When it comes to home improvement projects, unfortunately, tight budgets often play a significant part.
For this reason, doing it yourself is often a necessity to help cut the costs and finding any way possible of making your DIY adventure as inexpensive as possible, without compromising on quality.
Completely renovating or replacing your bathroom at a low price can sometimes be a tricky balancing act, especially when you consider just how important it is to do a proper job. If you scrimp on certain elements, you could end up with damp throughout the house, dodgy electrics, or worse.
Similarly, it's worth bearing in mind the cost of your bathroom after it has been fitted - how efficient it is and whether or not you will need to put your hand back into your pocket to maintain it further down the line.
With this in mind, here are a few tips on how to get the best bathroom for your money, without running the risk of doing more harm than good.
Tiling does get easier the more times you do it. However, if you've never tiled before, there is still nothing to worry about.
Because the bathroom is traditionally a smaller room compared to others within the house, the area you will have to cover shouldn't be the largest - meaning doing this job on your own should be less daunting.
One tip that can save you a packet - especially if you are only tiling over a small part of the wall - is to look at taking advantage of boxes of 'seconds' at your local tile shop. Often, these rejects may only have a few defective tiles inside, but will be heavily discounted to reflect that.
Because you rarely end up using all of your tiles on a single project anyway, it could well be worth spending a bit of extra time working out whether or not you can use these cheaper tiles to your advantage by throwing out the faulty ones and making sure there are enough left to finish the job. If the price is significantly different, you could even buy a few extra boxes to cover yourself.
Tiling itself is relatively straightforward and methodical, and there are plenty of thorough guides out there to help you if you're a newbie. Just remember to do a proper job when sealing the tiles with grout - as any gaps will allow moisture to pass through into your walls and floor, which can eventually lead to damp.
Do your research (and shop around)
The more planning you do before starting work on your bathroom project, the better.
By paying close attention to the details well in advance, you can begin sourcing the cheapest materials, suites and accessories - which could help you save plenty of pounds.
Don't presume it pays to get everything from the same retailer. For example, the place you got your taps from may not necessarily be able to offer you the best-priced sink.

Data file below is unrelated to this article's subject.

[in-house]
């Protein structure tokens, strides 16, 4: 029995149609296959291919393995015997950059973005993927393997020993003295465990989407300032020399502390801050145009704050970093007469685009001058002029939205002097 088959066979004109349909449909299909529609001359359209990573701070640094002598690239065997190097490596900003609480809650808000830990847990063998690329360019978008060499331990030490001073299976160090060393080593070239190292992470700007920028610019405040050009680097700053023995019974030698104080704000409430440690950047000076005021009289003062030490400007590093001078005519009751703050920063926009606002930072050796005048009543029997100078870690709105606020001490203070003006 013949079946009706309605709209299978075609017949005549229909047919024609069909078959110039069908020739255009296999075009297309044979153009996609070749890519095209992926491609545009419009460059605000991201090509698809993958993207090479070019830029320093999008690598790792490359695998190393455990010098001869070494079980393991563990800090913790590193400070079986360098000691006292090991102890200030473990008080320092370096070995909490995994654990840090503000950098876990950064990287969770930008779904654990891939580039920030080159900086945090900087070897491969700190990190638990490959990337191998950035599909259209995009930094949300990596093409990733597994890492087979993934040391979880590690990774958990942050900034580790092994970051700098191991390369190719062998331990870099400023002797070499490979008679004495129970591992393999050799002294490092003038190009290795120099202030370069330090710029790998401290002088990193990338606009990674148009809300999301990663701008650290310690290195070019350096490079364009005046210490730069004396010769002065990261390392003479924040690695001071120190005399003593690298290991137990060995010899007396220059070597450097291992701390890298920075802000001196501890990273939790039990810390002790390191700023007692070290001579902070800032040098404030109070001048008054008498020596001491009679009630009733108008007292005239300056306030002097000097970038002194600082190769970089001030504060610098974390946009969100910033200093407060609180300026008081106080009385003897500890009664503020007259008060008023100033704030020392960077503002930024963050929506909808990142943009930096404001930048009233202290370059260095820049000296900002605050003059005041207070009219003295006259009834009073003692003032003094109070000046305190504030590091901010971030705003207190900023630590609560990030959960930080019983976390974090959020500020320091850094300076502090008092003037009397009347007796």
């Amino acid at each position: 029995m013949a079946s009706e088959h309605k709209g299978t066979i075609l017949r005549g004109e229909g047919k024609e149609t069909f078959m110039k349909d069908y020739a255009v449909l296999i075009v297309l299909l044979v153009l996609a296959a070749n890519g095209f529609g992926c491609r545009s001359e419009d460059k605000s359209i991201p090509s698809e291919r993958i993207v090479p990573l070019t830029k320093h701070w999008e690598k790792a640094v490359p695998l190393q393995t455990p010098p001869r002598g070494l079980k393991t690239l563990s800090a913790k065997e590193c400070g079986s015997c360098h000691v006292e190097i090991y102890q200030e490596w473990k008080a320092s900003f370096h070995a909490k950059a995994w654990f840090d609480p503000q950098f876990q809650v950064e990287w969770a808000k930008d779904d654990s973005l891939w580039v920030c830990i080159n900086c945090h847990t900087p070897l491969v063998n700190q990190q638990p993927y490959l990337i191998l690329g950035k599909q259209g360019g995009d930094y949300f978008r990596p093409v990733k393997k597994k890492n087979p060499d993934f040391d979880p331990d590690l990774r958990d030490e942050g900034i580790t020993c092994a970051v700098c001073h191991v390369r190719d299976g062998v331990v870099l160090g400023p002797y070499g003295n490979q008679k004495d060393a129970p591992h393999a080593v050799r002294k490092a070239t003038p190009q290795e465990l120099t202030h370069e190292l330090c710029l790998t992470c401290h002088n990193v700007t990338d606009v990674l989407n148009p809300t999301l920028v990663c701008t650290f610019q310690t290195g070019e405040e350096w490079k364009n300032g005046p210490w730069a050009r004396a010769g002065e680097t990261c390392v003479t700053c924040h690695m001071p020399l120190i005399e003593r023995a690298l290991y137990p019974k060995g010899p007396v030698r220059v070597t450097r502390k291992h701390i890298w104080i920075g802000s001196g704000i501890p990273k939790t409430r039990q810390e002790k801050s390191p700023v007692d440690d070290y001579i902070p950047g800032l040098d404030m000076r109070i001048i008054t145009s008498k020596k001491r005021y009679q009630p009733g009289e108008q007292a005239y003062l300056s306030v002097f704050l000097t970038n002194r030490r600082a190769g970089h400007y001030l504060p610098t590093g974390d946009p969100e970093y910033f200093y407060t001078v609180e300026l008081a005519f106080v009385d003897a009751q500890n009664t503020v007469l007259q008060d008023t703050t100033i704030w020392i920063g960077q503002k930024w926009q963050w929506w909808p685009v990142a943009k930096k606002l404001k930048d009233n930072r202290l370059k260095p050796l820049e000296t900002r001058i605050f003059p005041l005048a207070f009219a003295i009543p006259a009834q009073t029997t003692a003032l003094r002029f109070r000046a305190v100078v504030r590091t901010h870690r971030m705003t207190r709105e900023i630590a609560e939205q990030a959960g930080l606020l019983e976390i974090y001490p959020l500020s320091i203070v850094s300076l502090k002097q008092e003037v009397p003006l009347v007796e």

Similarly, you should also definitely shop around for a plumber if there are bits of work that you don't feel comfortable doing yourself. Here, price isn't something that should always take priority. Seek out referrals so someone you know can vouch for how good the professional is at doing their job.
If you make your decision entirely on price, it could end up being a false economy if the tradesman turns out to be a bit of a cowboy and their work causes more damage that you subsequently end up having to pay for. Doing a background check on them beforehand can go some way to protecting you against this scenario.
We're talking about the eco-friendly approach here rather than the colour, as sourcing water-saving bathroom appliances could end up saving you a significant amount of money if your usage is metered.
There are plenty of products available to help you on your way, with water-efficient showerheads a good place to start. We stock several different parts that create flows that feel much higher than they actually are, saving you both water and power.
However, it's worth bearing in mind that low flow showerheads are not recommended for use with electric showers, as this can potentially damage them.
If you're more inclined to take a bath instead, then keep an eye out for ones that are reduced capacity when you're looking to replace what you have now. This will naturally result in you using less water, helping the environment and your bank balance.
Finally, one of the easiest ways to save money on your energy bills is to invest in insulation for your pipes and hot water cylinder. Wrapping up the former will knock around £10 per year off your bills, while putting a jacket around your tank can save you between £95 to £115 per year.
It's all worth paying attention to when the time comes to give your bathroom a bit of a facelift, as if saving money is the aim of the game, the last thing you want to do is end up spending more money in the long term.